Italian lower house approves new government
April 30, 2013 -- Updated 1005 GMT (1805 HKT)
- NEW: In a confidence vote, Italy's lower house confirms the new prime minister's government
- Enrico Letta was sworn in Sunday, the same day a gunman shot officers outside his office
- Letta has said unemployment and political reform are top priorities
- Italy has an 11.6% unemployment rate
Rome (CNN) -- After months of political uncertainty and economic crisis, the lower house of Italy's parliament gave Prime Minister Enrico Letta's new government a vote confidence on Monday.
Letta received support from lawmakers in a 453-153 lower house vote. Lawmakers in the upper house, the Senate, are scheduled to vote on Tuesday.
Letta was sworn in on Sunday -- the same day a gunman shot and wounded two national police officers outside the prime minister's office.
But Letta was being sworn in at the presidential palace a short distance away and was not present at the time of the shooting, state-run news agency ANSA said.
Gunman opens fire in Italy
Italy has been hampered by political uncertainty since February, when elections left none of the candidates with enough support to form a government.
Letta, a center-left politician, has 18 ministers -- two of whom are members of the center-right People of Freedom Party led by three-time Prime Minister Silvio Berlusconi.
Nearly all the others are members of Letta's Democratic Party or people close to it.
Letta said last week that the most important priority is tackling the country's 11.6% unemployment rate, which has pushed many young Italians to leave the country.
The second most pressing issue facing Italy is the need for political reform, he said.
Constitutional changes are needed to reduce the number of members of parliament and fix an electoral system that has kept the country locked in a political stalemate it can't afford, he said.
"We need to do this together with the largest participation possible," he said.
He also said the European Union's policy of austerity needs to change.
Part of complete coverage on
Syrian refugees fleeing into Lebanon tell CNN's Nick Paton Walsh how they stepped over dead bodies in their flight -- and now face the a biting winter.
December 11, 2013 -- Updated 1629 GMT (0029 HKT)
It looked plausible to most, but to deaf people watching the Mandela memorial -- it was all nonsense. The interpreter has been dubbed "a fake."
December 11, 2013 -- Updated 1524 GMT (2324 HKT)
Pope Francis is Time's person of the year. His papacy has drawn adulation from people around the world for his man-of-the-people ways.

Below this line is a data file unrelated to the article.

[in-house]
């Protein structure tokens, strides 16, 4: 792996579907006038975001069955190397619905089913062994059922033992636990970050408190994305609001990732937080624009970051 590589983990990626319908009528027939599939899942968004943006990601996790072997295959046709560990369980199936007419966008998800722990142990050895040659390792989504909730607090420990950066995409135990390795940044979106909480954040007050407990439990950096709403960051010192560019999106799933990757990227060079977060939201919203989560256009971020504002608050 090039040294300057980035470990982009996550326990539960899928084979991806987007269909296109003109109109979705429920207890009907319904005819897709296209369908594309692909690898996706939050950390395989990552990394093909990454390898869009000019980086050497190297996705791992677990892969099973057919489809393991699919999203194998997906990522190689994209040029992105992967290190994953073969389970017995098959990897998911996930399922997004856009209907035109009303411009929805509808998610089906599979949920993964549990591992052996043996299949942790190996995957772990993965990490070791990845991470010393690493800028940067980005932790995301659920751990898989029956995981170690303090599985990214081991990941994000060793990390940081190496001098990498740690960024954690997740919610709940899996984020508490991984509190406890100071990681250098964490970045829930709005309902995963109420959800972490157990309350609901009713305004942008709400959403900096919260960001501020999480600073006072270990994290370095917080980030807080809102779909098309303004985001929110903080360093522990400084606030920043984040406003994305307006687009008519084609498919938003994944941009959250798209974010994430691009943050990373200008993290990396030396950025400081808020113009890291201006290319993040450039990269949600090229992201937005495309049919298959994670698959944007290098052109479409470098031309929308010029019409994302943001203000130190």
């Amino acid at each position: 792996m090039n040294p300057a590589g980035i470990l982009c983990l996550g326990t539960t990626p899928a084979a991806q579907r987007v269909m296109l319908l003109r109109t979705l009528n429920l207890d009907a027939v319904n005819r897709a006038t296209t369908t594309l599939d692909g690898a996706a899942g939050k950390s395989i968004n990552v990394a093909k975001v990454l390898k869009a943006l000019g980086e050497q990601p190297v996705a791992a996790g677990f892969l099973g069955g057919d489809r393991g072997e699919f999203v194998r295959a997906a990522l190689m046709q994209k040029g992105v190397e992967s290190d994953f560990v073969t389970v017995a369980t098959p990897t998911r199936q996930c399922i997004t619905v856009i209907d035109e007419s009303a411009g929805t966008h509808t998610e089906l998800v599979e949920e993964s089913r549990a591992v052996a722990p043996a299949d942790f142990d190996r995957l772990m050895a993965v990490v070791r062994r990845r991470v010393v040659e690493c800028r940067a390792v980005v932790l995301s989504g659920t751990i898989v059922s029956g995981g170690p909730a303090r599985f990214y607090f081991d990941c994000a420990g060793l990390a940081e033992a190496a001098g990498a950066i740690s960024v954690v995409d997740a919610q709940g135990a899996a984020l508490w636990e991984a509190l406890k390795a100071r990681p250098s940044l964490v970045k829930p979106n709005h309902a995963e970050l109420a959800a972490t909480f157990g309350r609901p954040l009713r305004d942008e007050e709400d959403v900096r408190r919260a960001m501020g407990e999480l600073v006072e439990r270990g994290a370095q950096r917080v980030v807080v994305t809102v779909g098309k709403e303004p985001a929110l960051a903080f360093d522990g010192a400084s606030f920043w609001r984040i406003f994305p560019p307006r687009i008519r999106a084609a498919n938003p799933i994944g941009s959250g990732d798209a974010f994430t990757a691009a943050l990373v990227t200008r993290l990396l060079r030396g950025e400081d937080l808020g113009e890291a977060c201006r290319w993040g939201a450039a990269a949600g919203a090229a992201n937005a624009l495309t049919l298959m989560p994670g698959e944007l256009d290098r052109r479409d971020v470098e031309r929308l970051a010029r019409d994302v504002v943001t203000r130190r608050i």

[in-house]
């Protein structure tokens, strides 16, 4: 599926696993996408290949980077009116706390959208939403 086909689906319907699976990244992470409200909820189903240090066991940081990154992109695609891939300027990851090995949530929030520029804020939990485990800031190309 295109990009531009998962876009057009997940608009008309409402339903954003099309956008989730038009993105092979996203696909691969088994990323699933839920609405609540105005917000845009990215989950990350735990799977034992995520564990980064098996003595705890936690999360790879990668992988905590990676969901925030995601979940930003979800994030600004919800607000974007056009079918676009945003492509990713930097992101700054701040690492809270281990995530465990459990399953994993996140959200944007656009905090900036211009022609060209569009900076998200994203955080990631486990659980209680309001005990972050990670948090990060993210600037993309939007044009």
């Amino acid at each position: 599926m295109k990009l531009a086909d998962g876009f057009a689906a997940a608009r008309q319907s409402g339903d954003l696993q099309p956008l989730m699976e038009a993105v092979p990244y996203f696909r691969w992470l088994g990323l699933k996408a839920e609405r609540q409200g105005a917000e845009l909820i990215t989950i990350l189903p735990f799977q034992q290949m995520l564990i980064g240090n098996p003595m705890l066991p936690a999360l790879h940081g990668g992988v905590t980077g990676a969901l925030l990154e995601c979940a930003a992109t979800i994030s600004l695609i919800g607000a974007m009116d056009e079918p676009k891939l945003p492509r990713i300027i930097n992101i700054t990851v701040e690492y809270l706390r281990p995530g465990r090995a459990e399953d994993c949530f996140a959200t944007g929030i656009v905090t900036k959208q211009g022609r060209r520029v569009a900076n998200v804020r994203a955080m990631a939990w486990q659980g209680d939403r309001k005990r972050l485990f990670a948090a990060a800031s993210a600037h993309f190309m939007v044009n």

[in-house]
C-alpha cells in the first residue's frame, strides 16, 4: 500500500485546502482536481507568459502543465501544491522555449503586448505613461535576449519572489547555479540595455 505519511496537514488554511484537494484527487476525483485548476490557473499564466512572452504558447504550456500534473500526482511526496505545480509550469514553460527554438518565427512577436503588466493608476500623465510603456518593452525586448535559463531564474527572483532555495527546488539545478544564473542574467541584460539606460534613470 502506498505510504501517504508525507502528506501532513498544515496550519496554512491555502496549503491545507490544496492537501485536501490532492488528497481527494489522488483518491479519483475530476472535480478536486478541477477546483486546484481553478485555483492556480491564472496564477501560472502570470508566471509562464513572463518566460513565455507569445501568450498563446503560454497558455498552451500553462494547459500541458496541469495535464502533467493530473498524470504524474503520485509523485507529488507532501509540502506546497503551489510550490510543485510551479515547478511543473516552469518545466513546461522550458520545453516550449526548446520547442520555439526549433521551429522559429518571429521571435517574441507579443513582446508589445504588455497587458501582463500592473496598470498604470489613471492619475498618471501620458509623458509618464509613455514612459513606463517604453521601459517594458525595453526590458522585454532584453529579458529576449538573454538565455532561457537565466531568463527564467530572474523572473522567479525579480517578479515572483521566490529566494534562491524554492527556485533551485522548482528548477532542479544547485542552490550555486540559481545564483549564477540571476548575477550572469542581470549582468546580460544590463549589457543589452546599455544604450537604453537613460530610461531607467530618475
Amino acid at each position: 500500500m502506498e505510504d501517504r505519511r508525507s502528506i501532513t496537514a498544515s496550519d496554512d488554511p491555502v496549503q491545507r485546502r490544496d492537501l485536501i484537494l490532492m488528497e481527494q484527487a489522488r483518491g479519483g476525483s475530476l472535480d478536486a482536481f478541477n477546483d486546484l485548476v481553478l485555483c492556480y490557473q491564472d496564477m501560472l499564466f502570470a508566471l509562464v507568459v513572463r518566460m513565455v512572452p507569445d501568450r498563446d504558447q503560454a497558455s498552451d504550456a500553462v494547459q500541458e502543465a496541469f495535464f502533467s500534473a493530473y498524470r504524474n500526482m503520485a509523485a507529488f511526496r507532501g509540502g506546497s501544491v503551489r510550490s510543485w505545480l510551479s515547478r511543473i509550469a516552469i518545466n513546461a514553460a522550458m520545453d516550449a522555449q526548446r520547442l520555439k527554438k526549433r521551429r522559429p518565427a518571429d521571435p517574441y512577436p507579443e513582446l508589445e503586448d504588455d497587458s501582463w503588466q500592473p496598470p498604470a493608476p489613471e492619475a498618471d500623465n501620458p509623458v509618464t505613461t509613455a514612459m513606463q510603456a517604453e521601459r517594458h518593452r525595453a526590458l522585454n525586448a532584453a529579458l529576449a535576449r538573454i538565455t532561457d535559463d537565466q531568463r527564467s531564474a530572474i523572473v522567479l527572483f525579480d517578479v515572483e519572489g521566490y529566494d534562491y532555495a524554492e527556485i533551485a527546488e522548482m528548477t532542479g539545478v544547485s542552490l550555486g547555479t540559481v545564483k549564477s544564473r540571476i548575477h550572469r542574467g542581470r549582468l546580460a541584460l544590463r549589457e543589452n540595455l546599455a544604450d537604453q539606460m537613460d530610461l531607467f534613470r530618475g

December 11, 2013 -- Updated 0541 GMT (1341 HKT)
They hoped for playful weekend outing in the snow. The moments of adventure dissolved into a fight for survival for the family of six.
December 12, 2013 -- Updated 1023 GMT (1823 HKT)
Yahoo's teen star Nick D'Aloisio sells the new digital future -- with vanishing content.
December 11, 2013 -- Updated 1328 GMT (2128 HKT)
Denmark's PM Helle Thorning-Schmidt made headlines when she snapped a selfie with PM David Cameron and President Barack Obama.
December 11, 2013 -- Updated 1311 GMT (2111 HKT)
Mars kits, a triple nipple baby bottle and extinct animal DNA are just some of things you'd find inside the "99¢ Store of the Future."
December 11, 2013 -- Updated 0958 GMT (1758 HKT)
They say necessity is the mother of invention. Here are 11 of the most mind-boggling inventions ever submitted to the U.S. patent office.
December 11, 2013 -- Updated 0242 GMT (1042 HKT)
Uruguay is set to become the first country in the world to have a system regulating legal production, sale and consumption of the drug.
December 9, 2013 -- Updated 2311 GMT (0711 HKT)
Until he returned home this weekend, Merrill Newman -- an American held in North Korea -- had no idea what a story he'd become.
December 11, 2013 -- Updated 1756 GMT (0156 HKT)
Browse through images you don't always see in news reports, taken by CNN teams all around the world.
He was imprisoned for life but that did not quiet him. Nelson Mandela became South Africa's first black president, and an icon and inspiration.
Today's five most popular stories